With the WBA interim heavyweight title up for grabs next month, Daniel Dubois believes his professional career restarts again on June 5. Still only 23, there’s still promise surrounding Dubois’ trajectory – provided he irons out flaws shown during the Joe Joyce loss last November.
Wounds licked, trainer change and time for improvements
In the most highly-anticipated boxing bout of 2020 – besides Fury-Wilder II pre-pandemic – Dubois suffered a sobering R10 stoppage loss to seasoned compatriot Joe Joyce as the Olympic silver medallist reinforced the importance of experience and ringcraft against a knockout artist.
Dubois, winning on two of the three scorecards before he took a knee, sparke debate on whether he quit or saved himself for another day by ending things the way he did. After all, he did sustain serious damage to his left eye – left medial orbital fractures that could’ve proven career-ending.
“When you are a pro and the whole world is getting to see your vulnerabilities, it is interesting, boxing is a proper sport.
You have to ride with it, now I am back again and ready to come back stronger. I’ve looked at it, examined, now ready to iron out my mistakes and put it right.”
- Dubois on his period of contemplation after the Joyce defeat
Thankfully, doctors have since given him the all-clear to return and he will do so with a new team in tow as he looks to embark on a redemption trail, silencing those who criticised a closely-fought heavyweight main event under Frank Warren’s Queensberry banner seven months ago.
Having split from Martin Bowers, then new trainer Mark Tibbs (other commitments), the 23-year-old has now teamed up with Shane McGuigan, who has the likes of lightweight contender Luke Campbell and new WBO cruiserweight titlist Lawrence Okolie among others in his stable.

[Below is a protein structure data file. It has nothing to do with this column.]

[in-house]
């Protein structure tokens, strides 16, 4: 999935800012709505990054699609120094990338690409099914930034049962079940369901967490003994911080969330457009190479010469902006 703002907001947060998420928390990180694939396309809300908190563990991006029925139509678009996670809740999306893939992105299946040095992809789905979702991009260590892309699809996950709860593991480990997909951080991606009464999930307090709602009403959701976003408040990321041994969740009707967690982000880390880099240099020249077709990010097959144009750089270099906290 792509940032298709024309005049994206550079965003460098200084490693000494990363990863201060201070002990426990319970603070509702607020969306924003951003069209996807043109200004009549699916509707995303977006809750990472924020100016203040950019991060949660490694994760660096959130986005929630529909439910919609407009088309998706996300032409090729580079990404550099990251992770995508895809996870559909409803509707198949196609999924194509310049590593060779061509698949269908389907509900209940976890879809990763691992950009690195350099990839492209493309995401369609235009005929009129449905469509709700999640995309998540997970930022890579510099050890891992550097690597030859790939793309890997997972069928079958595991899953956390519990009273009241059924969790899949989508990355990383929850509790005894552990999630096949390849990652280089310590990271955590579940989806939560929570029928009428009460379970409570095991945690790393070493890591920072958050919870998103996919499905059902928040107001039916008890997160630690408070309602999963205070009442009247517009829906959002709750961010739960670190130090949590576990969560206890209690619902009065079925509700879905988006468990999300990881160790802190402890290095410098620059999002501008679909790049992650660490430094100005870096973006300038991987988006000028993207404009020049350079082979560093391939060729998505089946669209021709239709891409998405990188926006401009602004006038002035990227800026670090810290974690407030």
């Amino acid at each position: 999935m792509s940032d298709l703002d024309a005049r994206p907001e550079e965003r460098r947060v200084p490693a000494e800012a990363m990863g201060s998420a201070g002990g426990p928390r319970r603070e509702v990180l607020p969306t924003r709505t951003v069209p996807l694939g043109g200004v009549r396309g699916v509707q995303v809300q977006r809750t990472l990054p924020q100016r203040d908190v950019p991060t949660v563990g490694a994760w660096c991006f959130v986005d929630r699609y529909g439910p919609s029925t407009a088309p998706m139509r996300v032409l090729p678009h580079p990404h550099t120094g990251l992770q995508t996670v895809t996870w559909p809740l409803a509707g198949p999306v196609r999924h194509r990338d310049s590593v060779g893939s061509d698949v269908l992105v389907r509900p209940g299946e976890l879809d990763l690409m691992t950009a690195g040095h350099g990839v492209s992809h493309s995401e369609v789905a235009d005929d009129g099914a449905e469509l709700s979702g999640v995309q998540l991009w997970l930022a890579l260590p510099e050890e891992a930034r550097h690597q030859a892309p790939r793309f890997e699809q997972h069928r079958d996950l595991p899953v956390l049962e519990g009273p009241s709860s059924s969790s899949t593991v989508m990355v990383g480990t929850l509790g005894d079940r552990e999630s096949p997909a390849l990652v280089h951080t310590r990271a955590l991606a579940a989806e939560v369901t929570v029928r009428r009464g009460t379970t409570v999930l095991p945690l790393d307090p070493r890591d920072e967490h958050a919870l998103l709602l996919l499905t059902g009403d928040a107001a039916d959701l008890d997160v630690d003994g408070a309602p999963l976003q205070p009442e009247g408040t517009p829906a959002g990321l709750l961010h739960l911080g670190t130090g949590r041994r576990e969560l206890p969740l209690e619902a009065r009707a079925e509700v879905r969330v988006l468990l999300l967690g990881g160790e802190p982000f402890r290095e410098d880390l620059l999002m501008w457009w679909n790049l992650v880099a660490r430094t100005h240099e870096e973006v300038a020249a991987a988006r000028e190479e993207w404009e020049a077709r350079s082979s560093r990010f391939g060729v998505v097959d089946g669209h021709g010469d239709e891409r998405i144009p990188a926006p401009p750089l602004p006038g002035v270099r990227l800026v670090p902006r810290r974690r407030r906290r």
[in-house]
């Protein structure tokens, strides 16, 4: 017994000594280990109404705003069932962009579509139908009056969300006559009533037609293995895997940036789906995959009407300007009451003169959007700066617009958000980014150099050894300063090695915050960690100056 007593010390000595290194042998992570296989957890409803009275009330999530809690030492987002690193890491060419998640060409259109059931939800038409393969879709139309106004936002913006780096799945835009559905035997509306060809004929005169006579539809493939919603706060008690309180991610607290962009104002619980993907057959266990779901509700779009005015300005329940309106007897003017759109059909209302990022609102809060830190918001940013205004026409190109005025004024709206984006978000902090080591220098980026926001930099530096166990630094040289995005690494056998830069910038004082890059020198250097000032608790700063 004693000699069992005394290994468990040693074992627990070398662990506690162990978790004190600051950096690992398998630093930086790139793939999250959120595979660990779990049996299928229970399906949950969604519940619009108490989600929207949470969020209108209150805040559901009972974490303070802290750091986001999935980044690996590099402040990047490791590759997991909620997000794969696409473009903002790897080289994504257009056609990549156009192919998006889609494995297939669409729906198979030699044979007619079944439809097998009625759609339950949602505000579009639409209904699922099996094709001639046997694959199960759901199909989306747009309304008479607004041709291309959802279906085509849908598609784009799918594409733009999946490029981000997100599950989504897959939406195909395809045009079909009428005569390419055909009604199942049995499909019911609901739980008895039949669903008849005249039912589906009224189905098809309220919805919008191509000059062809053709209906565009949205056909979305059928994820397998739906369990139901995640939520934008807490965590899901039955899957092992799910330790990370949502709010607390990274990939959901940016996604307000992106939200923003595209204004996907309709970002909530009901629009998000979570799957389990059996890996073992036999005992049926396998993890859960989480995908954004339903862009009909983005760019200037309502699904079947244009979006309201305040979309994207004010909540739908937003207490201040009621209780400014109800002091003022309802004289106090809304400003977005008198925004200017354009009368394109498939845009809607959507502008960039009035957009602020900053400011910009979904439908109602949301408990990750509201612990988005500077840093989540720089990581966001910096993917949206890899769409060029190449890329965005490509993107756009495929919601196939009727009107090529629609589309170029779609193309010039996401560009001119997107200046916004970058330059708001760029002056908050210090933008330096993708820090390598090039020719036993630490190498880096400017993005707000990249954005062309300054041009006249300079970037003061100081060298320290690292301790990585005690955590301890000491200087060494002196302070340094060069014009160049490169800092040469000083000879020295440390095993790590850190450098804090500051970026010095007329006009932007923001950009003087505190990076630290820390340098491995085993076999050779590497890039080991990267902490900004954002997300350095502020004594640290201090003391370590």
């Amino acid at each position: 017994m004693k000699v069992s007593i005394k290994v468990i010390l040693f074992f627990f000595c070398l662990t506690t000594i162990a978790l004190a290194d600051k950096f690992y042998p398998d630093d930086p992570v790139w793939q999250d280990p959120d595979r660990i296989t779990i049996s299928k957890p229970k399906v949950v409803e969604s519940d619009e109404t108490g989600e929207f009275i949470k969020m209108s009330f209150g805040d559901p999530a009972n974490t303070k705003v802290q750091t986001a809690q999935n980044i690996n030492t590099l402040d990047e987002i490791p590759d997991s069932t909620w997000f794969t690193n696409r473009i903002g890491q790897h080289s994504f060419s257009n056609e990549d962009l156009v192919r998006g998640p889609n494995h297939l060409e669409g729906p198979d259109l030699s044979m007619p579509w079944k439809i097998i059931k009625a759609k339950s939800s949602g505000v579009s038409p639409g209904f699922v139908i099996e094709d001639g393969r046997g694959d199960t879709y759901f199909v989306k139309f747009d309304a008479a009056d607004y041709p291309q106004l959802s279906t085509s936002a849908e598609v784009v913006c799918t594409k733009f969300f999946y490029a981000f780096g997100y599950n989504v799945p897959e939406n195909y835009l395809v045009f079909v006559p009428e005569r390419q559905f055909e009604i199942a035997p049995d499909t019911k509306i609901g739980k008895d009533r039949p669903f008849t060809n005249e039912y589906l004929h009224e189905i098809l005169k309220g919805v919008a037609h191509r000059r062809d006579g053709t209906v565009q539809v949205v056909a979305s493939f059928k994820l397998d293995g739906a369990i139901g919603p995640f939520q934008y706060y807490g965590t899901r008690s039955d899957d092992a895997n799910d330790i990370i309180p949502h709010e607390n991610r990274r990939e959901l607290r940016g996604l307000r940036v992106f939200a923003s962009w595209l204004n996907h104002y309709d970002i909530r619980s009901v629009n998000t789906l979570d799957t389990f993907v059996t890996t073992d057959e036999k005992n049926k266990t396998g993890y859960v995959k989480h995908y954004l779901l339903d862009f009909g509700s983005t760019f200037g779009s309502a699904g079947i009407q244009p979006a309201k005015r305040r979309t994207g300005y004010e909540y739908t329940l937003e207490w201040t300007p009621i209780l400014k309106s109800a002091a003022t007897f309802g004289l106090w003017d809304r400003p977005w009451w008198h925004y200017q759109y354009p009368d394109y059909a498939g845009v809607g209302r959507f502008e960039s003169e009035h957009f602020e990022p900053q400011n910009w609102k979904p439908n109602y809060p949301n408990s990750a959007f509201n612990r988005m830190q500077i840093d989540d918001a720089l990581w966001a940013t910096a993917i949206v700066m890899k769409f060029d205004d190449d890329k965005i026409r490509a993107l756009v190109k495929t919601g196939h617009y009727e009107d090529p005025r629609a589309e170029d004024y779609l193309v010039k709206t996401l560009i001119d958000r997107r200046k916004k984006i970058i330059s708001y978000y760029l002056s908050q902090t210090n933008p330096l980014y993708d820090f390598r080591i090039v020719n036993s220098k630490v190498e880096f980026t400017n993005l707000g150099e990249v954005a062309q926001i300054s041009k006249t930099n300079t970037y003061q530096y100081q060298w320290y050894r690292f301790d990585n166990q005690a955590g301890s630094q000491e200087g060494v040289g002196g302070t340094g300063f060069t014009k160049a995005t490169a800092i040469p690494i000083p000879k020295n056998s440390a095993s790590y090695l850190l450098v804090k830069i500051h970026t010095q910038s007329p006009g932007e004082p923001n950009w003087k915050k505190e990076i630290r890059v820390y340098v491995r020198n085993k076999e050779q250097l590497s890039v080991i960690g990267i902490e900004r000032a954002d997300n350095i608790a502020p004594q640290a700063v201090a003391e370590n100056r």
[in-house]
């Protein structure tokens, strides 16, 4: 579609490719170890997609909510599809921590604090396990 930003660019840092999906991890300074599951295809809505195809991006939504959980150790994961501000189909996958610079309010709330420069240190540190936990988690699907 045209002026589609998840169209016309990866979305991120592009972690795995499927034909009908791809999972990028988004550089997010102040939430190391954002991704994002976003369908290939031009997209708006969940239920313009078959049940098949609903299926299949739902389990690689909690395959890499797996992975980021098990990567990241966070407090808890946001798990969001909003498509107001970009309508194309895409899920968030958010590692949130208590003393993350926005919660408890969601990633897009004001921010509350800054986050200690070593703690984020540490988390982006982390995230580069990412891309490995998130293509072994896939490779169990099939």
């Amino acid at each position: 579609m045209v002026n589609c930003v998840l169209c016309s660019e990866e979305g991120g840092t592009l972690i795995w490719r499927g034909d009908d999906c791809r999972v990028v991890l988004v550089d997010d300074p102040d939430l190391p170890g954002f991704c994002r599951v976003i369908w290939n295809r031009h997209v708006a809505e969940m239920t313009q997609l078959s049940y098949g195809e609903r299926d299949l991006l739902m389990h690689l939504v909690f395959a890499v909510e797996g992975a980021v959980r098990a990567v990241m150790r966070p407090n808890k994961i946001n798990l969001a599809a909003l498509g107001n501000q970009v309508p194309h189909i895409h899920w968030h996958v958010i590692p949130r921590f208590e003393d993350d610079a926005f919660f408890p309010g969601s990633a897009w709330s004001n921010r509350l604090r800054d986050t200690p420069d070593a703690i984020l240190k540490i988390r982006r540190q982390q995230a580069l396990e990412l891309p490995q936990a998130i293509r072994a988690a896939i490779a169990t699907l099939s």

Dinu (20-2, 16 KOs) suffered consecutive knockout defeats to the toughest opposition of his career in Jarrell Miller (November 2018) and heavyweight title challenger Kubrat Pulev (March 2019), but has strung together two TKO victories of his own since (December 2019, Oct. 2020).
However, he’s also sitting at a whopping #2 rank by the WBA – one of two sanctioning bodies where former undisputed cruiserweight titlist Oleksandr Usyk (#1) is next in-line for a title shot.
It’s clear Dubois needs acid tests like the Joyce bout proved, but this is an understandable matchup to ease him back into proceedings after such a traumatic experience last time out.
“Not once did I have doubts over whether I would be coming back. Maybe it turned out right that I made the decision I did [to take a knee]. There was a break from everything, but I am used to being in the gym.
I feel like I’m starting my pro career again, an amateur turning pro. That for me is great – a fresh start. There is no better feeling than the beginning.”
- Dubois on his outlook, a much-needed break
While the sentiment is there, it’s important Warren and co don’t make the same mistake they – and others – have done previously in the way they handle Dubois going forward. He could foreseeably cruise past Dinu next month, returning to winning ways in style. Then what?
It’s important they match him up against tough opposition that won’t be overawed by his punching power, and allow him an opportunity to iron out those flaws under new management.
Aware that his cloak of invisibility has disappeared should prove a blessing in disguise: he knows how to lose and should do his utmost to make sure that’s a defining moment in his career.
Pictures via Getty — quotes’ source: BoxingScene